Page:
[0:17:53] George Reid: Why are we
[0:17:53] Ellenore Angelidis: doing it this way? That doesn't make sense. So it's really in how they answer the questions. And are they humble? Do they want to learn, but still confident in their own ability? So it's that sort of balancing thing that you see as their answering your questions that give you that view into, you know, what kind of person would this be like on a team? And I did find as a leader, building a team of different kinds of people was really important, so I often was looking for I have a team of a lot of linear thinkers. I need a creative person that will work well with people that are going to challenge them. So I also like to look, Do you like to be challenged, asking people hard questions and seeing if they take a moment to reflect, to answer, back, say, I don't know, like, say, Wow, I've never thought about that before, as opposed to I know everything because I find every decade that goes by I realized I know less and it's really disconcerting because I figure at the end of my life, I'm going to know nothing, right? That will be the conclusion. But that ability to say I'm an evolving human being. I'm learning. I'm growing like that's a really good indicator for me that that person is going to be good to have on a
[0:19:08] George Reid: team and also just a good person, because there's a lot of self awareness to make that that statement as a whole. Um, given how much more valuable individuals in the hours and industry and e commerce are becoming over that. So the last year or two, because that is exploded,
[0:19:27] Ellenore Angelidis: right? Right.
[0:19:28] George Reid: What? What advice can you lend to those looking to retain talent? You know, Let's say someone's obtained the perfect content creator and they're just brilliant on it. They ask questions. They're deep diving all the time into all sorts of research. They're brilliant. What are you doing then? To go? Actually, we need to keep hold of this person because he's an absolute. She's an absolute GM, and we want them to follow the team.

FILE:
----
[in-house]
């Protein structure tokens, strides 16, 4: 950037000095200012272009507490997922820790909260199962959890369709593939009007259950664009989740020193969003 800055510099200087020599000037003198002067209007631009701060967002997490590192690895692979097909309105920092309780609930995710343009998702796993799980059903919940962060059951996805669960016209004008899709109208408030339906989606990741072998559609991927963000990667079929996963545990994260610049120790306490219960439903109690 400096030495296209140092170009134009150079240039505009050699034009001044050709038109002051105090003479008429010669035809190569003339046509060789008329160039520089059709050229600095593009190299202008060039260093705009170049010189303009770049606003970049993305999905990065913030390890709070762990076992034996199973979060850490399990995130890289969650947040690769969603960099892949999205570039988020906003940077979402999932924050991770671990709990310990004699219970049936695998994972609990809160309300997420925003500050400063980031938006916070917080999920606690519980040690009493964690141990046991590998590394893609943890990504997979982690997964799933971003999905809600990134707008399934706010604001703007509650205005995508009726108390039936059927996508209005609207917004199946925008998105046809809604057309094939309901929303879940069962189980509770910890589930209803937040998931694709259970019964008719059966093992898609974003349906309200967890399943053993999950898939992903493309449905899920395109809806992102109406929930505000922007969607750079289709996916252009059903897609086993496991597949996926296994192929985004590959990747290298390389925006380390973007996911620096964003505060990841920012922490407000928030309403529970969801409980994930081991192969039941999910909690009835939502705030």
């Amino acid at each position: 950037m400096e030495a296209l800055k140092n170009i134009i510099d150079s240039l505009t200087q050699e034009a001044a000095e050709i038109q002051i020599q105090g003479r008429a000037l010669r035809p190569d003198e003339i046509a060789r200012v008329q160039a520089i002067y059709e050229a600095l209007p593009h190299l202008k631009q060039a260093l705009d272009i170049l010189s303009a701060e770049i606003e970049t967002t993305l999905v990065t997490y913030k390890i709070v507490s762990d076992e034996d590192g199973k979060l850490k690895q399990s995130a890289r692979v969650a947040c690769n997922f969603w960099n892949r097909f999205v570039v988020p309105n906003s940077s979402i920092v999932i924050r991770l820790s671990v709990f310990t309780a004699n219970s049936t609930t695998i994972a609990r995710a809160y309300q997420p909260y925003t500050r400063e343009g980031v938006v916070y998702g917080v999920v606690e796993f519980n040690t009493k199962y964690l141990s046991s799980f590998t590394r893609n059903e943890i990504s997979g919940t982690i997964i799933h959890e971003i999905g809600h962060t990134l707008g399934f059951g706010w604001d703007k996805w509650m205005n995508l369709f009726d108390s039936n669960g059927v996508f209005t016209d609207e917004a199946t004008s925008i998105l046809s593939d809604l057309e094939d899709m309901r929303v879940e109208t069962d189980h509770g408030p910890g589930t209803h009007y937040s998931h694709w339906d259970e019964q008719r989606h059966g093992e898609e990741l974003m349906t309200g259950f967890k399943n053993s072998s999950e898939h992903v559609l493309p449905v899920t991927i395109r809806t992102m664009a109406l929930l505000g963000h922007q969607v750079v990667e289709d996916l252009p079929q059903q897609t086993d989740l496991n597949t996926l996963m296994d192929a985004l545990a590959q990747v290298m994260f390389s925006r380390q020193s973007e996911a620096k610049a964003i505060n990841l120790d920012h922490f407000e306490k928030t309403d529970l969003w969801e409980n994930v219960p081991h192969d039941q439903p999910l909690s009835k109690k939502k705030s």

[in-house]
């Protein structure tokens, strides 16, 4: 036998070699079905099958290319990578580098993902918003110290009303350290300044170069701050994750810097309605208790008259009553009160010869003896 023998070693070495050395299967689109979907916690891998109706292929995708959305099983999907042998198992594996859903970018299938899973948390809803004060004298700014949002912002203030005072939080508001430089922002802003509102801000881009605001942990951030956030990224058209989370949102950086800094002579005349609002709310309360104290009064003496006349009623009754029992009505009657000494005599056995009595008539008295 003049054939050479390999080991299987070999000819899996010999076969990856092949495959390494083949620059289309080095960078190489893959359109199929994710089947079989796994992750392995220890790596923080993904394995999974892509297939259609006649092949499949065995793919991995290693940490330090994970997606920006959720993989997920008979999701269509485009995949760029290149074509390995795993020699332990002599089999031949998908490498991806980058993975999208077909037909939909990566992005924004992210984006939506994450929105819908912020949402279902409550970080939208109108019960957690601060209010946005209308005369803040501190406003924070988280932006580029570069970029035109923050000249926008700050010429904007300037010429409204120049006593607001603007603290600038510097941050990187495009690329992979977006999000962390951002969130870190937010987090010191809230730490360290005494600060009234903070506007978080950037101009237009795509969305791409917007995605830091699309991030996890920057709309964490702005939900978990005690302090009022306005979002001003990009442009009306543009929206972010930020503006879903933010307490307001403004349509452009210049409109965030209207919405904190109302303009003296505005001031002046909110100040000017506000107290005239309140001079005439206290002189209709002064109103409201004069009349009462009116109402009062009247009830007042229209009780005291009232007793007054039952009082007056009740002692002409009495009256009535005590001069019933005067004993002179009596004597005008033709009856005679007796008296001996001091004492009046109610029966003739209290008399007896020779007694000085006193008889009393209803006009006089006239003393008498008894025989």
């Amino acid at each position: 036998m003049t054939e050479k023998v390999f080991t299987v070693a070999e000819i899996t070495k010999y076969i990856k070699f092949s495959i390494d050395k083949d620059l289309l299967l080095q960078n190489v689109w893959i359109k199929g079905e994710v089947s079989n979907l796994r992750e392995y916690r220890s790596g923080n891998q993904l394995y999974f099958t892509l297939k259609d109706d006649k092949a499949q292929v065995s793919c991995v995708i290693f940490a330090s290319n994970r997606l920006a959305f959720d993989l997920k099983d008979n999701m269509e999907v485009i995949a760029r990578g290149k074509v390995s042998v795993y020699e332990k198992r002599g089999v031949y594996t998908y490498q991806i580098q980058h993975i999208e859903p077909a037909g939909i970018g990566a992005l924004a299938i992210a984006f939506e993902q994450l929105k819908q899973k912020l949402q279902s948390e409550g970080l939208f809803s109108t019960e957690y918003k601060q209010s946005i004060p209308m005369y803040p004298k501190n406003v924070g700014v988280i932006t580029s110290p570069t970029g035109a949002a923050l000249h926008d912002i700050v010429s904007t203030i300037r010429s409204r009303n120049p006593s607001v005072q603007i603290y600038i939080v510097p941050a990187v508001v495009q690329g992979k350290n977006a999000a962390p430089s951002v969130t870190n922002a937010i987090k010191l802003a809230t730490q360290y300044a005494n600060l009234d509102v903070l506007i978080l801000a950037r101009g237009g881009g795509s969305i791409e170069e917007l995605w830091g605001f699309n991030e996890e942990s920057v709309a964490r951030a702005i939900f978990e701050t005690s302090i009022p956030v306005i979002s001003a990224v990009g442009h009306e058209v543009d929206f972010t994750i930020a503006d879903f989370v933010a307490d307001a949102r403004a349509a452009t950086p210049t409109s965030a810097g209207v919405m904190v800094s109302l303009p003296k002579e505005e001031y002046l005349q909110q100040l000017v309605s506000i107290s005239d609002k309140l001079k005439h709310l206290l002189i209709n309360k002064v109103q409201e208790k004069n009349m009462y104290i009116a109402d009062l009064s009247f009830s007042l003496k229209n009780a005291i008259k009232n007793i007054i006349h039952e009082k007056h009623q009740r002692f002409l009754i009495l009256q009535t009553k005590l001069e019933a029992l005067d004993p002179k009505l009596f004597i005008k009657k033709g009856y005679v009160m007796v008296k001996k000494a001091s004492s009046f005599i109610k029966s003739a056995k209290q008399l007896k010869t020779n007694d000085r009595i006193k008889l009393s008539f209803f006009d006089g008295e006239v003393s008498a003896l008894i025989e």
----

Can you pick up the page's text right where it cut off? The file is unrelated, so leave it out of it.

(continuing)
[0:19:53] Ellenore Angelidis: So the hard part is you can't hold on to people. Um, so I think that I'm just going to disabuse you of that notion. But there's a wonderful book that says what great managers do differently. And I think what you can do is say, I want to create an environment where this person wants to stay right? So what I did with members on my team and Amazon is very unique that people move every 2 to 3 years and it's encouraged, right? So chances are who's ever on your team is not going to stay forever now. That's not true at every environment, and some people do want to stay put. So what I found was the most valuable is how much do you know about what motivates this person? And this is a trick because it's not. Most people are not motivated by money or position, although that's what companies want to give people. So I will ask managers. Do you know what this person's currency is? And it can be learning. It can be impact. It can be autonomy. What do you know about what this person wants in terms of like core currency? How do they want to be treated? How do they want to be affirmed? And then what are their career and life aspirations? What do they want to do with this part of their life? So I believe in a whole life philosophy, and I think if you want to keep people working with you and I have people coming back and working with me because they knew I cared about what they wanted, right, like I would try to create an environment again within a team. There was always going to be a balance where they could continue to grow because they might actually be, in your example, a great content creator. But they really want to experiment with something else, right? So do you give them the chance to try that? Even though they're really core skill set is something else. Um, and for me, part of the reason I stayed at Amazon because I got that question for as long as I did is they kept letting me move right and try something new and different, right in things that I might not be on paper, the most obvious choice, but that my currency was learning an impact. So that ability to keep fulfilling that need for myself without saying, as opposed to saying, You're really good at this. So please do more of that right, because some people, like they're really good at something, but it doesn't give them joy. So it's separating those two things out. If that makes sense,